Corman's World:  As Ron Howard says, "The way Disney movies bring out the child in all of us, so can exploitation." Watching this documentary for the second time I found the film relating to that same introspective particle of my being that Martin Scorsese's Hugo speaks towards; why do I love cheap, base, just-do-it filmmaking? Watch Corman's World for the answer. And seeing the members of the Corman School--Scorsese, Jonathan Demme, Joe Dante, Dick Miller, Pam Grier, Peter Fonda, Bruce Dern, etc sing the praises of the infamous penny pincher is a true joy for the fans, and Jack Nicholson's genuine love for the man is tremendously moving. You'll come away from Corman's World seeking the B-Movie classics you missed as well as the one's you already cherish.

Head:  We closed out the week with a small Davy Jones Memorial Monkees Marathon party over here at the apartment which included a few choice episodes of the show and concluded with the brilliantly bonkers HEAD.  It's not a film for everyone.  Most of the attendants of the party remained mum at the exploits and at least one person fell alseep.  But dammit, I love this freaking movie.  It's a trippy, psychedelic sketch show that pits our lads against a giant Victor Mature and the impenetrable confines of the boob tube.  The film feels like a celebration as well as a mockery of the late 1960s and you can feel the drug fueled media/government hate raging in the minds of the actors as well as Jack Nicholson's lsd soaked quill.  At the very least, you have to see it just to believe it.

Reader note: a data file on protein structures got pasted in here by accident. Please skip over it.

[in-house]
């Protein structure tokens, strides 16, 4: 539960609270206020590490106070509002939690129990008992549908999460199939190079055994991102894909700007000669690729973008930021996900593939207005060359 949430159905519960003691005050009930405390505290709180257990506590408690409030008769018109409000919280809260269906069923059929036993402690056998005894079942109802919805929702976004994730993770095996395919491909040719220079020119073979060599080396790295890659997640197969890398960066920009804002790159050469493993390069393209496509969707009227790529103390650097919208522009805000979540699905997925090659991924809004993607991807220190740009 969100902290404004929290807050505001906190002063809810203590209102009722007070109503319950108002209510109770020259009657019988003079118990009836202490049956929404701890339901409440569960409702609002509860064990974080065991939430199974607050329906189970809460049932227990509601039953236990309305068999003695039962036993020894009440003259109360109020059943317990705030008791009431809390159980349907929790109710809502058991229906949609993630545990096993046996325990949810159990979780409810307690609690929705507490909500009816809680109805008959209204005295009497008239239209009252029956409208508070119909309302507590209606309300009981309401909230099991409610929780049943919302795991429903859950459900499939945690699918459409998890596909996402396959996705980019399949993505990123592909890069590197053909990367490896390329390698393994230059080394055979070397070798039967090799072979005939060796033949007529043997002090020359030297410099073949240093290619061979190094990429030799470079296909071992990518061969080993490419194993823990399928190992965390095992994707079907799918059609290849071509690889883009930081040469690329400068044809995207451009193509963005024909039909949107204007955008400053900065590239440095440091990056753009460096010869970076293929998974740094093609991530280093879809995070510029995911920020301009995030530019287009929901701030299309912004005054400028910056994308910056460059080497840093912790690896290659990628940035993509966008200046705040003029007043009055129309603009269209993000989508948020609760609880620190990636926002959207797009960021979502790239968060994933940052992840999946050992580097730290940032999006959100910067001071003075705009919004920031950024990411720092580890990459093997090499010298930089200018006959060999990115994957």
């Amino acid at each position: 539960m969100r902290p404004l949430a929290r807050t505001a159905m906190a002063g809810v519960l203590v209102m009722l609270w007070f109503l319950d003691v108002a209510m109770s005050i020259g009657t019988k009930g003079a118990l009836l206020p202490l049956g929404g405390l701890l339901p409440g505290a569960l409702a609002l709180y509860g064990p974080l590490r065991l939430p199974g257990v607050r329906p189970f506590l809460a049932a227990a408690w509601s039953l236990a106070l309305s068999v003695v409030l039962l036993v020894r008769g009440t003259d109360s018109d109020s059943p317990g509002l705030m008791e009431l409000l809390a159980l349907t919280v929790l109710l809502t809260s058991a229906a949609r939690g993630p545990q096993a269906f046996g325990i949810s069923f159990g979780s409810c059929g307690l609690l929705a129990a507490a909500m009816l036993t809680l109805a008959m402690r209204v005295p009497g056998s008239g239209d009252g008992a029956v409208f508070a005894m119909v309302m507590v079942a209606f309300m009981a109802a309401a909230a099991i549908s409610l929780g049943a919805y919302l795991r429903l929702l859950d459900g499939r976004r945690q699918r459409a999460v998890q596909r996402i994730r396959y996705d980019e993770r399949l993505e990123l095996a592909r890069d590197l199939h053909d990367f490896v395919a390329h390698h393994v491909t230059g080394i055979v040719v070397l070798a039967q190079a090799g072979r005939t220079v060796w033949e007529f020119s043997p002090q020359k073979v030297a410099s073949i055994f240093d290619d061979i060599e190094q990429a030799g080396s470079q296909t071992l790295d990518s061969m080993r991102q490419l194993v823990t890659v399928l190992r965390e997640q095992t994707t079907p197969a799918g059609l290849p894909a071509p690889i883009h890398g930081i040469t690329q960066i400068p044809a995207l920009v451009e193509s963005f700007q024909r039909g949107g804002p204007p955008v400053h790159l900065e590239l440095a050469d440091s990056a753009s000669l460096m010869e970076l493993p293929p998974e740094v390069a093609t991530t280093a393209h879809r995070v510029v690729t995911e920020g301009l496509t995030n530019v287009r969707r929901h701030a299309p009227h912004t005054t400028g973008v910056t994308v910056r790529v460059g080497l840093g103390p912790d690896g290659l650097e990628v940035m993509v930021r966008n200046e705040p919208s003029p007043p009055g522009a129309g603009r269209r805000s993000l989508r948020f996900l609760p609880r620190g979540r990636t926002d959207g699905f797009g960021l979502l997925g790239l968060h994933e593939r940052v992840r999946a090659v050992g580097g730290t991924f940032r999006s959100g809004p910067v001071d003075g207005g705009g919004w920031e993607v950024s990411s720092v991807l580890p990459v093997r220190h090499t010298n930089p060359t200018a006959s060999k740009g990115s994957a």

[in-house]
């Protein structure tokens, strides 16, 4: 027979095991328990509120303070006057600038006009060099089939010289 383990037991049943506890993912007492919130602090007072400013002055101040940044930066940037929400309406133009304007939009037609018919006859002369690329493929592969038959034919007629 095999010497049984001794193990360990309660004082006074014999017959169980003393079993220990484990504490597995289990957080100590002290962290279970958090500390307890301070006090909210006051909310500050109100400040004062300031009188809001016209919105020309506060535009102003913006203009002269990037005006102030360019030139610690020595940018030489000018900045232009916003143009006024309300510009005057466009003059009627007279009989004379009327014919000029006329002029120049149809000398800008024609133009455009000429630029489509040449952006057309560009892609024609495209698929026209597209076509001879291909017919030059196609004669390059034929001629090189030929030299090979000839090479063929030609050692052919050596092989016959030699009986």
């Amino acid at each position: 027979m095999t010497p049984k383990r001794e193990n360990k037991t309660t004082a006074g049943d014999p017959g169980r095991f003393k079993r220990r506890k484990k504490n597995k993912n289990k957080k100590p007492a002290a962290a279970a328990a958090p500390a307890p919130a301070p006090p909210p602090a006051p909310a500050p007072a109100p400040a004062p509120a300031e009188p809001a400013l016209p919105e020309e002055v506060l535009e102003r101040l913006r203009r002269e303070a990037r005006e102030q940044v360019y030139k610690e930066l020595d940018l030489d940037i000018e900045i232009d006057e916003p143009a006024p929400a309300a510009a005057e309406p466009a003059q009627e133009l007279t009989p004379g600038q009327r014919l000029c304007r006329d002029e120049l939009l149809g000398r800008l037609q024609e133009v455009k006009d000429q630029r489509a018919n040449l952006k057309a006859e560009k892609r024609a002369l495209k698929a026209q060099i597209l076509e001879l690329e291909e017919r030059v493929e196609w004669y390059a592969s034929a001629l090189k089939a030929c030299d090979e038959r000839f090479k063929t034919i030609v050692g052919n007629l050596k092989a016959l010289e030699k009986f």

Isle of 100,000 Graves:  Another short, weirdo adventure from the crazed Norwegian cartoonist, Jason.  This one sees a young girl team up with some devious pirates to find lost treasure as well as her deadbeat dad lost somewhere on a remote island controlled by a school of torturous hangmen.  But are all the students of Headchopper Hight evil?  Or will help come from the unlikeliest of henchmen?  Maybe not as geeky as I Killed Adolf Hitler or The Last Musketeer but it comes pretty dark close.  And it's brutal, mean, and downright hilarious.

Werewolves of Montpellier:  Okay.  Yeah.  This one is nuts.  But I keep telling you that about Jason, don't I?  A man dresses as a werewolf to hide his identity while he robs women of their jewelry, but when he's not figuring out how to stare at women's asses on the elevator he's being noticed by a cult of actual werewolves!!!  But do these real werewolves want his blood or his silver bullets?  This is probably my least favorite story from Jason so far, but that's not to see it isn't horrifyingly brilliant--cuz it is!  But don't take my word for it, listen to John Landis "Another werewolf story to warm the cockles of your heart!"